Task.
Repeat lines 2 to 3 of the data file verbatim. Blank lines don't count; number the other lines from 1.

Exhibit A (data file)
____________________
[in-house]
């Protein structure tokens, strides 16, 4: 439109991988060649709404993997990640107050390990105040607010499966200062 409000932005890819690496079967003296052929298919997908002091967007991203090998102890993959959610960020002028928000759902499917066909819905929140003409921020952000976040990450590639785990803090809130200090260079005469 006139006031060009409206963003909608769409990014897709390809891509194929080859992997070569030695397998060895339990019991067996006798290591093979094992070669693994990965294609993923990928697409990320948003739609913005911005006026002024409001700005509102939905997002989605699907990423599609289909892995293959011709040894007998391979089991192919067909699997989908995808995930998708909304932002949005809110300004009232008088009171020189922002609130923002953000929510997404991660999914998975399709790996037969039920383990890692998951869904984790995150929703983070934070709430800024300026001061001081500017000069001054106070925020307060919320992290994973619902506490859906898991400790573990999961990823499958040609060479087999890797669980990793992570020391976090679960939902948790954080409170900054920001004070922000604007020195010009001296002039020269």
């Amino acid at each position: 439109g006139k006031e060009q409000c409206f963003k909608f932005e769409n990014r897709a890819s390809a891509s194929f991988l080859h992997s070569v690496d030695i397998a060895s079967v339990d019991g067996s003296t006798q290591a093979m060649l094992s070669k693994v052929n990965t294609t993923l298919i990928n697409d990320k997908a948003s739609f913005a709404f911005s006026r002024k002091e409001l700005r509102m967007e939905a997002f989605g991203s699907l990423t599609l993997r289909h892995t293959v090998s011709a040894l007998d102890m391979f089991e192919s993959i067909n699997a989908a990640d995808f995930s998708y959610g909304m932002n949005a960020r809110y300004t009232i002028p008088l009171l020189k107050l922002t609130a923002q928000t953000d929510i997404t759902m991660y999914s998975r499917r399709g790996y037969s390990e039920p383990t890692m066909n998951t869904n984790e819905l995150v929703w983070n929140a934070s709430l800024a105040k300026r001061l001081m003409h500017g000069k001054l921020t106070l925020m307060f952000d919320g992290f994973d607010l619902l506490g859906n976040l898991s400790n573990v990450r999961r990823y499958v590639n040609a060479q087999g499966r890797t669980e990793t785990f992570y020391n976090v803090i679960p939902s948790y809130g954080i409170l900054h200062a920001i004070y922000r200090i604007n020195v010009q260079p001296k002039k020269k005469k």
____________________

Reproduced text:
């Protein structure tokens, strides 16, 4: 439109991988060649709404993997990640107050390990105040607010499966200062 409000932005890819690496079967003296052929298919997908002091967007991203090998102890993959959610960020002028928000759902499917066909819905929140003409921020952000976040990450590639785990803090809130200090260079005469 006139006031060009409206963003909608769409990014897709390809891509194929080859992997070569030695397998060895339990019991067996006798290591093979094992070669693994990965294609993923990928697409990320948003739609913005911005006026002024409001700005509102939905997002989605699907990423599609289909892995293959011709040894007998391979089991192919067909699997989908995808995930998708909304932002949005809110300004009232008088009171020189922002609130923002953000929510997404991660999914998975399709790996037969039920383990890692998951869904984790995150929703983070934070709430800024300026001061001081500017000069001054106070925020307060919320992290994973619902506490859906898991400790573990999961990823499958040609060479087999890797669980990793992570020391976090679960939902948790954080409170900054920001004070922000604007020195010009001296002039020269």
């Amino acid at each position: 439109g006139k006031e060009q409000c409206f963003k909608f932005e769409n990014r897709a890819s390809a891509s194929f991988l080859h992997s070569v690496d030695i397998a060895s079967v339990d019991g067996s003296t006798q290591a093979m060649l094992s070669k693994v052929n990965t294609t993923l298919i990928n697409d990320k997908a948003s739609f913005a709404f911005s006026r002024k002091e409001l700005r509102m967007e939905a997002f989605g991203s699907l990423t599609l993997r289909h892995t293959v090998s011709a040894l007998d102890m391979f089991e192919s993959i067909n699997a989908a990640d995808f995930s998708y959610g909304m932002n949005a960020r809110y300004t009232i002028p008088l009171l020189k107050l922002t609130a923002q928000t953000d929510i997404t759902m991660y999914s998975r499917r399709g790996y037969s390990e039920p383990t890692m066909n998951t869904n984790e819905l995150v929703w983070n929140a934070s709430l800024a105040k300026r001061l001081m003409h500017g000069k001054l921020t106070l925020m307060f952000d919320g992290f994973d607010l619902l506490g859906n976040l898991s400790n573990v990450r999961r990823y499958v590639n040609a060479q087999g499966r890797t669980e990793t785990f992570y020391n976090v803090i679960p939902s948790y809130g954080i409170l900054h200062a920001i004070y922000r200090i604007n020195v010009q260079p001296k002039k020269k005469k």